FENLAND: Council pledges to keep Council tax to 3.9 per cent despite falling incomes

FENLAND Council has pledged to keep its Council Tax rise next year to 3.9 per cent despite falling incomes from land searches, planning applications and lower returns on investments. The council is also suffering from reduced income on shipping into Wisbe

FENLAND Council has pledged to keep its Council Tax rise next year to 3.9 per cent despite falling incomes from land searches, planning applications and lower returns on investments.

The council is also suffering from reduced income on shipping into Wisbech Port but says despite these pressures, it remains committed to keeping Council Tax as low as possible.

Cabinet approached a draft budget just before Christmas which will be finalised in February once the levels of Government grants are known.

Finance director Mat Taylor said the corporate management team was monitoring the estimates in the light of the worsening economic outlook but praised colleagues who had intervened early to save the council tens of thousands of pounds.


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Mr. Taylor said the council would be budgeting for a weaker economic climate, i.e. predicting lower levels of income over the medium term, but would also be ready to bounce back quickly when the economy improves.

"This will necessitate maintaining services and not cutting jobs unless due to efficiency savings or changes in priorities," he said.

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He warned the current economic climate is impacting on Fenland residents and businesses and promised the council would be at the forefront of efforts to mitigate these effects wherever possible.

He promised the council would:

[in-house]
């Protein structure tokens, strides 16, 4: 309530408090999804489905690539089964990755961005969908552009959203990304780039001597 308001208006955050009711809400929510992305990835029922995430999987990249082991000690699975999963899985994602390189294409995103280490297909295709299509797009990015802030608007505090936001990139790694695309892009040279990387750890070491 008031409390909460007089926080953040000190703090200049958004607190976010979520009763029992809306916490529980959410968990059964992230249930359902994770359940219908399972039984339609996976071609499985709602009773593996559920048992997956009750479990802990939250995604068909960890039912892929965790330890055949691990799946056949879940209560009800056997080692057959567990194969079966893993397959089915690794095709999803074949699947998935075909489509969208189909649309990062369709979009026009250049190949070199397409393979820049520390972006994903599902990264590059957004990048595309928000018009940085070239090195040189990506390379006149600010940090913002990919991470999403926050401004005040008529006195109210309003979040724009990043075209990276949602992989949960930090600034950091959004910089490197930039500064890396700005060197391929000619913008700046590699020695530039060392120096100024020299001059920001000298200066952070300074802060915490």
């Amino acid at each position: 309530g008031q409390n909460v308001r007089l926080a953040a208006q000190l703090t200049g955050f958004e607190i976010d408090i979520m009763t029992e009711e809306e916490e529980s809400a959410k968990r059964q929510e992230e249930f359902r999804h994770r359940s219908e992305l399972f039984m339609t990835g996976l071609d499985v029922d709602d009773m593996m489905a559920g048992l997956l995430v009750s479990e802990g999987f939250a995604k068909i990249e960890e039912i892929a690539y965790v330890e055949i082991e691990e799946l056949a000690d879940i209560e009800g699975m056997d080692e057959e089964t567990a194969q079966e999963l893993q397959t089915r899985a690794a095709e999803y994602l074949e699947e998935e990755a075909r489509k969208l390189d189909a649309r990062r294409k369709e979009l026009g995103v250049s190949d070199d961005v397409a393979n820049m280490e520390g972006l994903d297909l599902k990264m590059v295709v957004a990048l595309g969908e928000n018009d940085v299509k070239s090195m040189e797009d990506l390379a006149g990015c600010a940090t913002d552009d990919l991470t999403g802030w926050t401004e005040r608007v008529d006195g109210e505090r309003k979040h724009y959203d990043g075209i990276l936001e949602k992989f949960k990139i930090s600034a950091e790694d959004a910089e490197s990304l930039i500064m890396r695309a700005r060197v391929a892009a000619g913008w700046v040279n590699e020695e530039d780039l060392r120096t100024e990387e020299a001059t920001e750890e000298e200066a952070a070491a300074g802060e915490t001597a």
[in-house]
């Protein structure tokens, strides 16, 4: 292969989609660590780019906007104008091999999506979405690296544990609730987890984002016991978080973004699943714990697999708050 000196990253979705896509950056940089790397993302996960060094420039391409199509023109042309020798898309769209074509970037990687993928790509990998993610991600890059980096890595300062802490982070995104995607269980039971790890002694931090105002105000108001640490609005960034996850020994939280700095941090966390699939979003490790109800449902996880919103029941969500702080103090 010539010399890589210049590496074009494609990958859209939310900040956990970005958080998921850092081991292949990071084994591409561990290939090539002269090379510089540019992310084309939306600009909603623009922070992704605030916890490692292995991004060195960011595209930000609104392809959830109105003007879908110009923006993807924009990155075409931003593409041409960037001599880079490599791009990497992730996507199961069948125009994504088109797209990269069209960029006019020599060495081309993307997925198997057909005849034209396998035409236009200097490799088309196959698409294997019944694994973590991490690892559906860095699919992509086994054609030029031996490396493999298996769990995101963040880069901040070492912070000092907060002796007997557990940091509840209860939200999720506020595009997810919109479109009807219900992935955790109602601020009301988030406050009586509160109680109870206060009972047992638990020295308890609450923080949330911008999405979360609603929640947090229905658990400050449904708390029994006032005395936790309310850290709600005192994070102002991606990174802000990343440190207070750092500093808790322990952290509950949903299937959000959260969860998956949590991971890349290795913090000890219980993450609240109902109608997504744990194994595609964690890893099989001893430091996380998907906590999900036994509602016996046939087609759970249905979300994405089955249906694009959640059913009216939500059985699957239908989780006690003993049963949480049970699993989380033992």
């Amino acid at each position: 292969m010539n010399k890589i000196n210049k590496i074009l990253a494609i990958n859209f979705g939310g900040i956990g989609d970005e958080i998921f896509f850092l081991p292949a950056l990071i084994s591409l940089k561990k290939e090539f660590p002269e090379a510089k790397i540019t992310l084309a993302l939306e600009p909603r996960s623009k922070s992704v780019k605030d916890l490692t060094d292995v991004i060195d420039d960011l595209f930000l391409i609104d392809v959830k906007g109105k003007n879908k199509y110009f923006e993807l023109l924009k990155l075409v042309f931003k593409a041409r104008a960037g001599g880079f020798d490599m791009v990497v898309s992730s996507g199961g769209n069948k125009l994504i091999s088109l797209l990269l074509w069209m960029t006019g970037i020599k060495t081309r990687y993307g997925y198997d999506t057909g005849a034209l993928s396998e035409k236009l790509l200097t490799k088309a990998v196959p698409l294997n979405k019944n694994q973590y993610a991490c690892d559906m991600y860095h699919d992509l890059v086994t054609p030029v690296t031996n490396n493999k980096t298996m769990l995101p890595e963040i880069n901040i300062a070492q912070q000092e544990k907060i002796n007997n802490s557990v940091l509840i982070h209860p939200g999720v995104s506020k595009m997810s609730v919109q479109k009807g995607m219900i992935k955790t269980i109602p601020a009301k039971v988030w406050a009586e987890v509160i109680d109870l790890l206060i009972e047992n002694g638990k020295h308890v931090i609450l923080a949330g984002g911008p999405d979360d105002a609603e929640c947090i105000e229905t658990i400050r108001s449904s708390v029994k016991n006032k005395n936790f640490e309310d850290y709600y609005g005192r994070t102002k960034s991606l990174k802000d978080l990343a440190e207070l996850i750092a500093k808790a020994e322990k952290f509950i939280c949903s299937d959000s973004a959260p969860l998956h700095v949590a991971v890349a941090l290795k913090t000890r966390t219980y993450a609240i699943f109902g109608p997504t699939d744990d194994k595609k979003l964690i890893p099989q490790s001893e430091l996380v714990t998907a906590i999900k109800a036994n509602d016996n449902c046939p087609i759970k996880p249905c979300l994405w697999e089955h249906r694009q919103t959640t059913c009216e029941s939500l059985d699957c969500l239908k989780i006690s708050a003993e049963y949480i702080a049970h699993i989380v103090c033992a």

n Provide advice and financial help for vulnerable residents to reduce energy costs

n Provide advice and financial help to businesses to reduce energy costs through a 'Green Business Club'

n Promote benefits advice services

n Coordinate and publicise debt advise

n Enter into payment arrangements for those in difficulty paying their Council Tax

n Work with Business Link and traders to provide help for businesses in trouble

n Ensure payments due to suppliers are made as quickly as possible

The council is due some one off payments next year, including £1.213 million once the current Housing Revenue Account closes in the light of the transfer of the council's housing stock to Roddons.

The council is also expecting, says Mr Taylor, "a significant sum" relating to previously owned assets.

He added that the Government had set a limit of 5 per cent on Council Tax rises but expected them to be much lower.

Fenland's Cabinet had "expressed a clear determination to maintain a relatively lower and consistent 3.9 per cent increase, being conscious of the financial pressures currently faced by local communities.

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